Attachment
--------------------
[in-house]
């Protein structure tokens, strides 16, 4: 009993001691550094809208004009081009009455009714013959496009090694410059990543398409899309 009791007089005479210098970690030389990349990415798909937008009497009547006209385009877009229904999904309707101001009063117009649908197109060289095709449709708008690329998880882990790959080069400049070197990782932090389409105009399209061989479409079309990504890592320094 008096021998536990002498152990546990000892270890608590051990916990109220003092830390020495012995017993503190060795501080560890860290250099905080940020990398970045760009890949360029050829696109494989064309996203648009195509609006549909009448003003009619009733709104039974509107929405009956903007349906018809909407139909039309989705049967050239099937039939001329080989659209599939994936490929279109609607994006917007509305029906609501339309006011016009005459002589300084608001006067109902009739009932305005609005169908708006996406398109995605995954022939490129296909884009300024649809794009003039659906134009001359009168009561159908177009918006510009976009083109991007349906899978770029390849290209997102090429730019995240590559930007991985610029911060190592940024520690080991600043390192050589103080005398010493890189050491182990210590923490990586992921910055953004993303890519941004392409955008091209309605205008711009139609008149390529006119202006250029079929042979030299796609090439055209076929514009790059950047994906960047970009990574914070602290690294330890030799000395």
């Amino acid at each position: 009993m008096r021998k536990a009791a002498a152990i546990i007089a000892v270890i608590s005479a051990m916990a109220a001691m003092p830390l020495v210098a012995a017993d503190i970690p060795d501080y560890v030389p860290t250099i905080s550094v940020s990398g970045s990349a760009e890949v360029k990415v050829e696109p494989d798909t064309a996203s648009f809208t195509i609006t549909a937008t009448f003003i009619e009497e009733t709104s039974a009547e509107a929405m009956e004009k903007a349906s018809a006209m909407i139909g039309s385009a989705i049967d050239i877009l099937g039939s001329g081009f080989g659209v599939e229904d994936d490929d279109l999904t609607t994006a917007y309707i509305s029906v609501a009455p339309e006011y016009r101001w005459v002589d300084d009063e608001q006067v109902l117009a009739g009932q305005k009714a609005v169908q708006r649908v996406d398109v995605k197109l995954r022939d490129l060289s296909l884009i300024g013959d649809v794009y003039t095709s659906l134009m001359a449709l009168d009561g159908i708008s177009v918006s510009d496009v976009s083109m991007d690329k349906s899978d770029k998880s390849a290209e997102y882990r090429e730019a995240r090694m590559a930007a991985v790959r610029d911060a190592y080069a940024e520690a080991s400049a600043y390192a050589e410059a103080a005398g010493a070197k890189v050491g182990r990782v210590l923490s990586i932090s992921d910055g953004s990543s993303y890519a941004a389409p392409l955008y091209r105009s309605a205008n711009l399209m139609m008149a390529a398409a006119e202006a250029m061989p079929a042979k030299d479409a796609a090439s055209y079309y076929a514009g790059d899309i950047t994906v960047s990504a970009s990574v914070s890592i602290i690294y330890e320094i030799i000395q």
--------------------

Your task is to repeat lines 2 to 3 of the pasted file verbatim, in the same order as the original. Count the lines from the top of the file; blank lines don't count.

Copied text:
């Protein structure tokens, strides 16, 4: 009993001691550094809208004009081009009455009714013959496009090694410059990543398409899309 009791007089005479210098970690030389990349990415798909937008009497009547006209385009877009229904999904309707101001009063117009649908197109060289095709449709708008690329998880882990790959080069400049070197990782932090389409105009399209061989479409079309990504890592320094 008096021998536990002498152990546990000892270890608590051990916990109220003092830390020495012995017993503190060795501080560890860290250099905080940020990398970045760009890949360029050829696109494989064309996203648009195509609006549909009448003003009619009733709104039974509107929405009956903007349906018809909407139909039309989705049967050239099937039939001329080989659209599939994936490929279109609607994006917007509305029906609501339309006011016009005459002589300084608001006067109902009739009932305005609005169908708006996406398109995605995954022939490129296909884009300024649809794009003039659906134009001359009168009561159908177009918006510009976009083109991007349906899978770029390849290209997102090429730019995240590559930007991985610029911060190592940024520690080991600043390192050589103080005398010493890189050491182990210590923490990586992921910055953004993303890519941004392409955008091209309605205008711009139609008149390529006119202006250029079929042979030299796609090439055209076929514009790059950047994906960047970009990574914070602290690294330890030799000395």
């Amino acid at each position: 009993m008096r021998k536990a009791a002498a152990i546990i007089a000892v270890i608590s005479a051990m916990a109220a001691m003092p830390l020495v210098a012995a017993d503190i970690p060795d501080y560890v030389p860290t250099i905080s550094v940020s990398g970045s990349a760009e890949v360029k990415v050829e696109p494989d798909t064309a996203s648009f809208t195509i609006t549909a937008t009448f003003i009619e009497e009733t709104s039974a009547e509107a929405m009956e004009k903007a349906s018809a006209m909407i139909g039309s385009a989705i049967d050239i877009l099937g039939s001329g081009f080989g659209v599939e229904d994936d490929d279109l999904t609607t994006a917007y309707i509305s029906v609501a009455p339309e006011y016009r101001w005459v002589d300084d009063e608001q006067v109902l117009a009739g009932q305005k009714a609005v169908q708006r649908v996406d398109v995605k197109l995954r022939d490129l060289s296909l884009i300024g013959d649809v794009y003039t095709s659906l134009m001359a449709l009168d009561g159908i708008s177009v918006s510009d496009v976009s083109m991007d690329k349906s899978d770029k998880s390849a290209e997102y882990r090429e730019a995240r090694m590559a930007a991985v790959r610029d911060a190592y080069a940024e520690a080991s400049a600043y390192a050589e410059a103080a005398g010493a070197k890189v050491g182990r990782v210590l923490s990586i932090s992921d910055g953004s990543s993303y890519a941004a389409p392409l955008y091209r105009s309605a205008n711009l399209m139609m008149a390529a398409a006119e202006a250029m061989p079929a042979k030299d479409a796609a090439s055209y079309y076929a514009g790059d899309i950047t994906v960047s990504a970009s990574v914070s890592i602290i690294y330890e320094i030799i000395q």